Maine is a magnet for artists, with some content to revel in her summers’ blue-green extravagance. Others relocate for good to seize the brilliance of all four seasons — the white light off ice, the gold haze of October.
And some, like Kevin Shea, live their lives elsewhere, always looking for chances to carry a canvas to the Maine landscape.
“I love to paint city scenes, and as different as the coast is, I feel connected to that,” he said at home in Newburyport, Mass. “But my favorite thing is painting in the North Woods. I swim and hike and camp there, and part of what I like about painting there is being immersed in the whole experience.”
“Favorite” thing is a fairly high honor from an artist who headed to Italy with a duffel bag at age 20 to live on a hill overlooking Florence, who has since studied the light of Nepal and Norway, Ireland and India, Israel, Egypt, Greece and Germany.
In Maine, “the river I paint is the one I swim in,” Shea said. “The path is the one I walk on. The mountain is one I climb, and I know what the other side looks like, even if I can’t see it.”
Shea proves his devotion to the state in the winter, when he strikes out in prevailing conditions for a few days of ice fishing, painting and Maine woods immersion.
Severe cold can thicken his oil pigments or freeze his watercolors into crystalline patterns on the paper, but he keeps working away in boots, parka and gloves bound with tape to minimize their interference with the motion of his hands.
“There are very few artists who you can get to go out painting when it’s below zero,” said Shea’s friend Ron Parlin, a native Maine painter who lives near Farmington. “Kevin you can drag through 3 feet of snow and he’s perfectly happy to set up there.”
A third-generation artist, Shea, 40, spent childhood summers in Boothbay Harbor at the cottage his grandfather built as a home base for summer painting. He made his first foray into the North Woods 10 years ago, and has since crisscrossed Baxter State Park, retraced the steps of Thoreau and sought out scenes first captured by frontier artists 100 years ago.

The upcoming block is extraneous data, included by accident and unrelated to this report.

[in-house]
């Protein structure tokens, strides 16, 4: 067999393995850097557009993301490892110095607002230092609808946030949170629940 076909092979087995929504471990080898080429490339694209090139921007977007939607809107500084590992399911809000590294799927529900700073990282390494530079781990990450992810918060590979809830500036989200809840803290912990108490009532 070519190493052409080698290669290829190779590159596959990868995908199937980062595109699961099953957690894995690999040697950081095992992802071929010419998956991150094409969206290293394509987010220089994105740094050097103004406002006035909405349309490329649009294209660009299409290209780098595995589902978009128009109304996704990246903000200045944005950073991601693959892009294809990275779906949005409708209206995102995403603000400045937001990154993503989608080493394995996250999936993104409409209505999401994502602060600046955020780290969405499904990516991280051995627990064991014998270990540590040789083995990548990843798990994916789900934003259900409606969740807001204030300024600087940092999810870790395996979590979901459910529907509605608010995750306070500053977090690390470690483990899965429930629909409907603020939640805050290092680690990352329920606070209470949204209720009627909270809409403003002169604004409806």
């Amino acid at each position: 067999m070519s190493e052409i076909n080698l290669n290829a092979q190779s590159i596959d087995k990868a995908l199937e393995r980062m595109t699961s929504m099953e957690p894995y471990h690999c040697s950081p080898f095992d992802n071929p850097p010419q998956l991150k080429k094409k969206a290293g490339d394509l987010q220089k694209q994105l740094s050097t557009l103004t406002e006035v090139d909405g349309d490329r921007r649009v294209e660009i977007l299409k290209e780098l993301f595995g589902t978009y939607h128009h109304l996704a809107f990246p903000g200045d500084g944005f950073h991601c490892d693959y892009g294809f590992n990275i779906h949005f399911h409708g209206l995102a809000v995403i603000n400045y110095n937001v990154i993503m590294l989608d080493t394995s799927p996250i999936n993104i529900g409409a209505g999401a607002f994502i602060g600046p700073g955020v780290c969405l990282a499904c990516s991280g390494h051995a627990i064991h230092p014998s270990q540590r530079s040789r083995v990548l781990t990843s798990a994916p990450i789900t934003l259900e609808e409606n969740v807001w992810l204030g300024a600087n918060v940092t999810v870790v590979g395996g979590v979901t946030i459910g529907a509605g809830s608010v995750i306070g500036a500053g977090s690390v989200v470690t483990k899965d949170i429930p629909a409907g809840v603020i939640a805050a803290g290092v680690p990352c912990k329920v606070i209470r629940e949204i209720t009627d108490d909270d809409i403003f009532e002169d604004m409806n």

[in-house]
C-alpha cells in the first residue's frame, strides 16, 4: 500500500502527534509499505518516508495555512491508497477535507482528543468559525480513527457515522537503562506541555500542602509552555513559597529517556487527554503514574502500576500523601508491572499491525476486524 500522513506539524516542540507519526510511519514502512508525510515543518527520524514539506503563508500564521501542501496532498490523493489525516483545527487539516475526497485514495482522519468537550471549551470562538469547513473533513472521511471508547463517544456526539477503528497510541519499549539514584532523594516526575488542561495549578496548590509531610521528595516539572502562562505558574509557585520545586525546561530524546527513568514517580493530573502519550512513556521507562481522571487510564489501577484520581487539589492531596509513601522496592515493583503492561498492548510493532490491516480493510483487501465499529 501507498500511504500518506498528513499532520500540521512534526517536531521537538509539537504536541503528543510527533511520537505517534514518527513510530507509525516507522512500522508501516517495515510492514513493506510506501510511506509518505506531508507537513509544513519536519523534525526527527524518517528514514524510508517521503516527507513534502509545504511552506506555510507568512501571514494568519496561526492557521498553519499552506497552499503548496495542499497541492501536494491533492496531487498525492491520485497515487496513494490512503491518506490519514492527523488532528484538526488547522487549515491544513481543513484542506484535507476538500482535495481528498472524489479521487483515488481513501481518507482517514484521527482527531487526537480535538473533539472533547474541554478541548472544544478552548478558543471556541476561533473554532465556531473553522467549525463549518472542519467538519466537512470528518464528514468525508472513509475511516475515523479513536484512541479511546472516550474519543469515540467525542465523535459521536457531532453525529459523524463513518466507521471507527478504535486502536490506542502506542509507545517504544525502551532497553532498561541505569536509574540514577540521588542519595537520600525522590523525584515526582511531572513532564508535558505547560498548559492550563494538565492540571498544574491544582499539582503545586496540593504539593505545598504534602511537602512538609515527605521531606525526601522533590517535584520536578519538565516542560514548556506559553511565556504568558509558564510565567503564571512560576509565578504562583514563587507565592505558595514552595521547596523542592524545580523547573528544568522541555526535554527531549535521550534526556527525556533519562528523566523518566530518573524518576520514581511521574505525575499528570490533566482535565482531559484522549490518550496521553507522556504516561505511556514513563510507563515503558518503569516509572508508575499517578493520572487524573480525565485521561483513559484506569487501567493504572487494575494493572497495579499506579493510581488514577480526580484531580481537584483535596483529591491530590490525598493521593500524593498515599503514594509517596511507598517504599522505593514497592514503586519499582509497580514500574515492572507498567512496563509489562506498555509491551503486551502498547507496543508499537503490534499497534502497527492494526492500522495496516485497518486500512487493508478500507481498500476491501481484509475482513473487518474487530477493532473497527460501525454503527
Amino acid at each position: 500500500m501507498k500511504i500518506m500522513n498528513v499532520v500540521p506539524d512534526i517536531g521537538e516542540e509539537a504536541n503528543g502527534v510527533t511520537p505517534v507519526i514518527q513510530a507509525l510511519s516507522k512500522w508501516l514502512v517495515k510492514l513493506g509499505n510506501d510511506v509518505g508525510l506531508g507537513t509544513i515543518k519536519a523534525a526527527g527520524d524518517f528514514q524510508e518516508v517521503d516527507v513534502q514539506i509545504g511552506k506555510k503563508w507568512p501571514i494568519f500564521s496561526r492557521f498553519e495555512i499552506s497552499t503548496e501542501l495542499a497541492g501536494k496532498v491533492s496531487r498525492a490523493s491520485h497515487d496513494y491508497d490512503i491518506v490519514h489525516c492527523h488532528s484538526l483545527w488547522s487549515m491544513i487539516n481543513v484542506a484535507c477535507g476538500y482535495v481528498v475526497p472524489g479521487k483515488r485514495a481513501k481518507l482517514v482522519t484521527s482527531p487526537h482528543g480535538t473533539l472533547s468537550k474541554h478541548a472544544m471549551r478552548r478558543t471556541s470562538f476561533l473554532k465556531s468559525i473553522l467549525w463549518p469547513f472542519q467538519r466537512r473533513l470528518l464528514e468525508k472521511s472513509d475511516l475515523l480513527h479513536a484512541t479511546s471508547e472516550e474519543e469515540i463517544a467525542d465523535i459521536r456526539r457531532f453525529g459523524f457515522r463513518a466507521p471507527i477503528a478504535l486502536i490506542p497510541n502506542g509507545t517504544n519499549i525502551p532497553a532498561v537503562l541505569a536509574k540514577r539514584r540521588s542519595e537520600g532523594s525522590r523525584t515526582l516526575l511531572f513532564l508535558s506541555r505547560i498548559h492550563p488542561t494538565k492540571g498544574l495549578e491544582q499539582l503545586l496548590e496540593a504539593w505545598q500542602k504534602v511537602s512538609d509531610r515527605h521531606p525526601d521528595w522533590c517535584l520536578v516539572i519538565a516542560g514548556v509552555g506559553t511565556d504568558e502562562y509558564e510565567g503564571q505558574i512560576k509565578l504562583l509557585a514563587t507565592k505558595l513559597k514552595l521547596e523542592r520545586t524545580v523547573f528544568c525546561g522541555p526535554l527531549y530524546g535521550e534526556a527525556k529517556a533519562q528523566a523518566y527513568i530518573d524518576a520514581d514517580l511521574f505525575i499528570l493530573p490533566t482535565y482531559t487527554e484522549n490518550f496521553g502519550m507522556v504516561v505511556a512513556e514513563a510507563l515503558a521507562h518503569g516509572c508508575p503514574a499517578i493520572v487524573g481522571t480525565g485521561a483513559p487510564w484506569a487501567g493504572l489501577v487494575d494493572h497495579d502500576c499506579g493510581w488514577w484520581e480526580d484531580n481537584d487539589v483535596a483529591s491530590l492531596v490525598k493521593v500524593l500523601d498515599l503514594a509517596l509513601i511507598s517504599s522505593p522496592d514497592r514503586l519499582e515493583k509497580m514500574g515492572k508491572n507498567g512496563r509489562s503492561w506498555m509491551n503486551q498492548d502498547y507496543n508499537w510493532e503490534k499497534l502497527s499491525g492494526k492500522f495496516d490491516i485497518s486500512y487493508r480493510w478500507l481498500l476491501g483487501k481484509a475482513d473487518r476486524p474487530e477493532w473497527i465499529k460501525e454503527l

He achieved another foothold in the state in 1997, signing on to sell his work at Maine’s Massachusetts House Galleries in Lincolnville. The small and large landscapes, often with vivid, super-real color and thick Impressionistic texture, have been moving quickly, reported gallery owner Ernie Schoeck.
Shea is a tall, wiry man who looks as Irish as his name, with vivid blue eyes and a laugh that comes up slowly and grows. His century-old house sits close to its neighbors in the old port town north of Boston, with his paintings of Florence hanging against the fine, old wood in the dining room.
A stuffed cow in the living room and a playpen in the kitchen belong to his daughter, Olivia, a cheerful, blue-eyed toddler. Pictures show Shea and his wife, Angelic, wearing traditional costumes at their wedding, held on the spur of the moment in an old country church in Norway.
The grandson of a former art director for the Boston public school system, Shea started out at the Massachusetts College of Art as an art education major. “In high school and college, I didn’t picture myself as an artist. It was too bohemian, too free, too risky,” he recalled. “I thought I would be an art teacher and paint on the side.”
Many aspiring artists start out as dreamers and are forced to become more practical. Shea took the opposite course.
During a spell practice-teaching in Florence, the young man dared to wonder if a driven, hard-working painter might just make a living.